The final stop of Norway in a Nutshell tour was Bergen – one of the oldest port cities in Europe. With only 24 hours to spare, including an overnight stay, we wanted to see as much as we could of the city. Luckily, with Bergen being a small city, we were able to cover its main attractions on foot.
We arrived at Bergen train station at 6pm and of course, it was completely chucking it down. Bergen is known for its rain and is considered the rainiest city in the world. It rains 240 days per year!
We dropped our bags off at our hotel which was just a mere 2 minutes’ walk from the main train station and made our way in search of dinner. We stayed in Grand Hotel Terminus, a beautiful 131-room classic, yet modern hotel located in the centre of Bergen. It opened in 1928 and is one of the most traditional yet elegant hotels I’ve stayed in. Only a 5 minutes way from Torgalmenningen Square and 10 minutes’ walk from the UNESCO-listed Bryggen Wharf, this hotel is conveniently located in a place where you can easily explore many of the city’s main attractions.
Evening of Day 1: Dinner at Kafe Special, Fisketorget Fish Market
Hidden in-between the houses, we found a cosy little café, Kaf Special. I would definitely recommend this place for some delicious freshly made pizza (with what seems to be an infinite selection of toppings) and pasta, at a very affordable price. The atmosphere was super chilled and the service is amazing! We seemed to be the only tourists there and was very popular with the locals.
Fisketorget Fish Market
We wanted to go for a walk to digest the food and so we made our way to this fish market located right by the Bryggen. It’s a great place to window-shop or grab a bite to eat. Its been an ongoing market since the 1200s and is part of the port, fishermen and trading locations history. We went to the indoor section of the market which is open year-round – the outdoor market opens on May 1st for the summer.
Day 2: Funicular up Mt. Floyen, Bryggen
Funicular up Mt. Floyen
One of the most popular things to do in Bergen is to ride the Floibanen funicular up Mt. Floyen. At around 400m, Floyen is one of Bergen’s (small) city mountains and offer the most amazing panoramic views over Bergen and out to sea. The journey only takes about 5-6 minutes but you should try and get there early as there is often a queue. We only stayed at the top for half an hour before making our way down to the next stop. There was a Godt Bodt bakery a few houses down which we stopped for some great coffee. I wanted to try their cardamom bum but we just had a huge breakfast buffet at the hotel so was pretty full.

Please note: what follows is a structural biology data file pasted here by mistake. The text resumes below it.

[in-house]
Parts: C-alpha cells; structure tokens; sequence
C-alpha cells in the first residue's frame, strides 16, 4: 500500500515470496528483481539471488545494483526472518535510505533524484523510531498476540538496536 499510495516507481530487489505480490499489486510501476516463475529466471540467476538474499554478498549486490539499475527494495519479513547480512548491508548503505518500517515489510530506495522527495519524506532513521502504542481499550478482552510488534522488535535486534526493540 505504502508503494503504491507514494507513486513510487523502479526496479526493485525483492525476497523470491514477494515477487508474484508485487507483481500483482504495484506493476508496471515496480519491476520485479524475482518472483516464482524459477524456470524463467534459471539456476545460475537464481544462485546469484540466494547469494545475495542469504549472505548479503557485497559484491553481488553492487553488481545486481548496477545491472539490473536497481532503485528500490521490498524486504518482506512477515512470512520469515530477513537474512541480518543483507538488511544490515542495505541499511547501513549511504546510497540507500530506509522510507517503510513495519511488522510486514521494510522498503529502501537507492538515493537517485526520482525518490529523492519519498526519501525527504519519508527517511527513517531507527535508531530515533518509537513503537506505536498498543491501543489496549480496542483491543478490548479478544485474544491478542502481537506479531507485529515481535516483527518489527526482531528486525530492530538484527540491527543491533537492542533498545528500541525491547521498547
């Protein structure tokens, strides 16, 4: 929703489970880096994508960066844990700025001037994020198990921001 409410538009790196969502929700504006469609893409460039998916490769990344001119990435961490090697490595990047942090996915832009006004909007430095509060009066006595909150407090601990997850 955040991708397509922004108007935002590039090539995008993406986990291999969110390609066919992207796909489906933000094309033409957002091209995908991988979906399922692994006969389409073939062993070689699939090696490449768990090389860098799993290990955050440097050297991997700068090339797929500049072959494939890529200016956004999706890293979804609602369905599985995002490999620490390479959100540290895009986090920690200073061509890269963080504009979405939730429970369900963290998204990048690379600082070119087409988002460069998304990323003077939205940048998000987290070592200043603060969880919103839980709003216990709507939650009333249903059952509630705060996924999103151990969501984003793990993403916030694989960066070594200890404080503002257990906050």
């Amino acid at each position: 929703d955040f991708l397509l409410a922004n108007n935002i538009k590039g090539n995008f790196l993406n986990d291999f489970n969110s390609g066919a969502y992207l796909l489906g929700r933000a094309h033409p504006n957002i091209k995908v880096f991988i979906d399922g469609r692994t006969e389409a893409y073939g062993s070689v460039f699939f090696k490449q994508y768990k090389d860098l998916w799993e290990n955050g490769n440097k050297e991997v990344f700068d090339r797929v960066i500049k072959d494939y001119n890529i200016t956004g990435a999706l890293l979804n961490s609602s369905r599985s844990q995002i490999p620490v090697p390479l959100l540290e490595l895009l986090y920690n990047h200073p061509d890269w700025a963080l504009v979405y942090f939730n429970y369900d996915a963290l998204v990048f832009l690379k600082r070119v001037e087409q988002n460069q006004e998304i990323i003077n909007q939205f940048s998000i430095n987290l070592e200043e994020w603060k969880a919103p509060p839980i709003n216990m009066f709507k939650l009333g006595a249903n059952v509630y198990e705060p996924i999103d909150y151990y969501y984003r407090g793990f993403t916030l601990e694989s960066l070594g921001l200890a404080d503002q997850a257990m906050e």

We then made our way to the place I was looking forward to seeing the most – Bryggen. This is an old wharf and is home to over 60 narrow, brightly coloured wooden boathouses. Today, these buildings are used by various restaurants, tourist offices and hotels. It actually reminded me more of the houses we would use to play monopoly – all stacked up nicely next to each other.
Since 1979, Bryggen has been on the UNESCO list for World Cultural Heritage site. This old wharf is a standing reminder of Bergen’s importance as part of the Hanseatic League’s trading empire from the 14th to the mid-16thcentury. The Hanseatic League is an organization founded by northern German towns and merchant communities to protect their mutual trading interest. It established a total of 4 overseas Hanseatic Offices and Bryggen is the only one preserved today. Though fires have ruined a lot of the original buildings (the last being in 1955), Bryggen rebuilds itself, closely following old property structure and redesigning the artistic designs and wood architecture. The area is such a beautiful place to wander around. I just loved the wooden houses that looked like it came straight out of a Harry Potter movie.
Get lost in Bergen!
We spent the majority of the day getting pulled left and right by the most adorable streets of Bergen. It was nice not having a set plan or route. As we kept walking, every small street was calling our name for us to explore it. Wandering Bergen just made my heart swell with happiness as I instantly fell in love with the beauty, design and architecture of Nordic countries.
For lunch, we highly recommended trying the traditional Scandinavian hotdogs serving reindeer sausage at Trekoneren! This hotdog stand translates to “three crowns” and is a popular tourist destination in itself. Even though this might be a bit of a queue, I would recommend eating here. My mouth is watering whilst thinking about the classic crispy onion toppings!
Explore the Modern Bergen City Centre
As it was starting to get dark, we just had one more stop before taking the bus to the airport. Even though Bergen’s historic areas are undeniably the city main attraction, we wanted to check out the modern downtown area. It definitely has its own charm to offer with street performers in every corner and locals buzzing about their days. It has all the mainstream shops and some souvenir shops.
We didn’t get a chance to do any shopping but we did go to Sostrene Hagelin so that we could try some local food at this café. We had some fish cake and fish soup which were very fresh. We wanted to try more things from there but we were still quite full from the hotdog. We highly recommend trying this restaurant if you are visiting Bergen!
We then made our way to the bus stop outside Bergen train station to catch the direct bus to the airport ready for the next stop – Tromso!